The claims community has responded well to the challenges of 2020, despite all the limitations and pressures caused by COVID-19, according to Neil Harrison, global chief claims officer, Commercial Risk Solutions, Aon.
Harrison’s comments were made at Intelligent Insurer’s Claims Innovation USA virtual event on October 30.
Speaking to Harrison in the opening fireside chat, moderator Cathy Ellwood, founder of Ellwood Enterprises, said that over the past few months she had noticed that some companies have coped with COVID-19, while others have struggled—and that surely the insurance industry should be better prepared than most others to deal with catastrophes?
She commented that some companies had thought about disasters such as pandemics in advance and had shown genuine agility and leadership.
The global edge
“As a global firm we had an advantage,” Harrison replied. “When the pandemic first became apparent, we learned lessons in Asia. As a result of that when the pandemic spread to Europe and then to North and Latin America we had seen how it played out.
“We knew what we needed to do to protect our colleagues, to make sure that people’s health was looked after and how to interact with our clients efficiently.”
Harrison explained that the company had pushed ahead with internal projects such as mentoring up-and-coming talent via online meetings. He conceded that it wasn’t as effective as in-person meetings, but he stressed the value of such projects in what has been a unique year—adding that in 2021 the mentoring project would be not just continued but doubled in size.
He added that it was important to take a fully-rounded approach to COVID-19—the pandemic would have multiple waves in many places at different times and it was important to be as agile as possible and view things from the standpoint of the client.
“What we’re seeing from most carriers is a flight to quality and we see opportunity,” he said. “There is increased interest in the upper echelons of organisations, above and beyond the risk manager, in what insurance does. The question then becomes how do we carry or deploy capacity to meet the needs that are material to all organisations at that level? How do we deploy underwriting capacity for today’s risks?”
Harrison underlined that most standard property policies don’t cover business interruption (BI) caused by COVID-19—but some do and the market has to work through these claims.
He said the market has seen a reaction in terms of the use of exclusionary language, especially in terms of defining exactly what a pandemic is, which can be helpful.
“The insurance industry has to look at BI coverage in some detail, in order to bring certainty to this area of the market. Clarity of language was a key issue for the industry,” he added.
The next part of the session was a series of videos of insurtech products. The first featured Matt Wood, chief executive officer of 10 Mile Solutions, and was titled “Using nat cat intelligence to improve claims efficiency, your bottom line and the policyholder experience”, which looked at using technology to provide a fast assessment of damage to insured properties from natural catastrophes.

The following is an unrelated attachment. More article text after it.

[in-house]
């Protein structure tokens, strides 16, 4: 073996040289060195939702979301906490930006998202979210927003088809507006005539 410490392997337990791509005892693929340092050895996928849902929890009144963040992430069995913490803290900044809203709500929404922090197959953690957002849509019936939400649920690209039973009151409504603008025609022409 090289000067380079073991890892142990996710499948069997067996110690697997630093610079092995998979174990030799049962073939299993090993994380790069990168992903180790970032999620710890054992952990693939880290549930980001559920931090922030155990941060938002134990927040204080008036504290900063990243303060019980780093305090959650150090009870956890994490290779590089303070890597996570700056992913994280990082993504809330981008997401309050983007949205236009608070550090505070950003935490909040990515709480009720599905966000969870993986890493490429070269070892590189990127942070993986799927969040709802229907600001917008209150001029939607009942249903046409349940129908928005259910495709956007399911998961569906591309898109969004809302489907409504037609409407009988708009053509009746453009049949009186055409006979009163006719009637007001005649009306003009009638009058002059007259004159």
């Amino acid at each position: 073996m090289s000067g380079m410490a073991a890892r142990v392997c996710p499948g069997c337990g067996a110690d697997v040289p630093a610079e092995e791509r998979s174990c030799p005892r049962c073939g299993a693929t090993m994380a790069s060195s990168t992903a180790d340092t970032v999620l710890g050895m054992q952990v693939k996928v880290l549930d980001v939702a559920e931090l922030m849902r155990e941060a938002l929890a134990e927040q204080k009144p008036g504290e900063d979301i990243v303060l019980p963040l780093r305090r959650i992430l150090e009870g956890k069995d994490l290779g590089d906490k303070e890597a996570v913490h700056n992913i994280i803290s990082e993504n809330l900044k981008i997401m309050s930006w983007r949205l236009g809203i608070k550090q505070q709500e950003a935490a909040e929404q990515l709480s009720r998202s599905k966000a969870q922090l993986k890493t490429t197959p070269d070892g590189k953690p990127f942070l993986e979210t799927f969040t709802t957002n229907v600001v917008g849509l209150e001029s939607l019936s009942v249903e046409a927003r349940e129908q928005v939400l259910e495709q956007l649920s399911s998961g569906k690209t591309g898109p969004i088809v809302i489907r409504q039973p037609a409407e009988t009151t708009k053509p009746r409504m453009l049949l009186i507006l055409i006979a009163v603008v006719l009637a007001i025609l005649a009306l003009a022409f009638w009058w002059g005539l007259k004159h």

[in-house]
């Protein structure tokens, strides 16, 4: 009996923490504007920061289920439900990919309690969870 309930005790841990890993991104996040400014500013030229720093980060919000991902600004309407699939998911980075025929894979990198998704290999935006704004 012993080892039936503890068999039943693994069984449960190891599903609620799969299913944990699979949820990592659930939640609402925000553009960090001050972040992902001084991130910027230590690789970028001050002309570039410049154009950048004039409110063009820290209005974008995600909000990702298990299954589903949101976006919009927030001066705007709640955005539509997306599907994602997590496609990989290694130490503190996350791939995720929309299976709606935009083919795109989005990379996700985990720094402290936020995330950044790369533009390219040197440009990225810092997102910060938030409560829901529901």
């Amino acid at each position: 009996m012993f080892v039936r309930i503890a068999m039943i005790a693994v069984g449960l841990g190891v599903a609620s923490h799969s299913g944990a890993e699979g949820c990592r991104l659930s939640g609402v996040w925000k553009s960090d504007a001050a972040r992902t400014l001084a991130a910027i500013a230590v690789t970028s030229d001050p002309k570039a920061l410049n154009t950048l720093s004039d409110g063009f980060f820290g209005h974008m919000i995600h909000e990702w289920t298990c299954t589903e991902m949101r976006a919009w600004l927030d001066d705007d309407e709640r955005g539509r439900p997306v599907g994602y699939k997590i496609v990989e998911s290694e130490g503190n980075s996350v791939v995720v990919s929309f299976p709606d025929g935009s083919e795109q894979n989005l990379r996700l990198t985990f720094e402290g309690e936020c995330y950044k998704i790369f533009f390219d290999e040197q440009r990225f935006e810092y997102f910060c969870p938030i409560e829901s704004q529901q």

Vince O’Neill, executive vice president and head of sales at CHAMPtitles, presented a video titled “Automating the collection, validation and submission of documentation required to transfer vehicle ownership and obtain a salvage title in a total loss scenario”, which covered how the product provides one workstream that connects the carrier, the car owner and the state.
The third video was introduced by Pablo Martínez Bouret, sales manager of Bdeo, and was titled “Digitise the claims process thanks to artificial intelligence, gather qualified data, control fraud and automate the whole process”. In it he pointed out that up to 70 percent of motor and property claims can be digitised and automated via uploaded and verifiable 360 pictures of the damaged car or property.
The final video was presented by Frank Golden, business development at Airkit, and was titled “Discover how a Fortune 50 insurer shrank a digital transformation CX initiative from 10 years to six months, gaining $10 million+ in premiums per year.” He explained how Airkit uses low-code software, which has a faster time to the market, adopts easily and has higher engineering productivity.
Ellwood closed the session with some comments that stressed how technology is changing elements of insurance, such as automating areas that in the past few thought would be affected.
“Everyone is now recognising that the more you digitise, the more you automate, the better you can serve your customer,” Ellwood concluded.
“The pandemic has created a sense of urgency about automating. If you want to compete, you have to be digital. These are opportunities that all companies can embrace and enable.
“The biggest opportunity is recognising that every single person in your organisation can and will change when they are forced to do so.
“When you give them the right technology with the right boundaries broken you’ve removed the bureaucracy and allowed them to do what they do best—they can serve their customers and do amazing things.”
To watch the full session, titled ‘The impact of COVID-19 on commercial claims: solve the coverage challenges around business interruption’, on-demand, click here to visit the Claims Innovation USA virtual event website.
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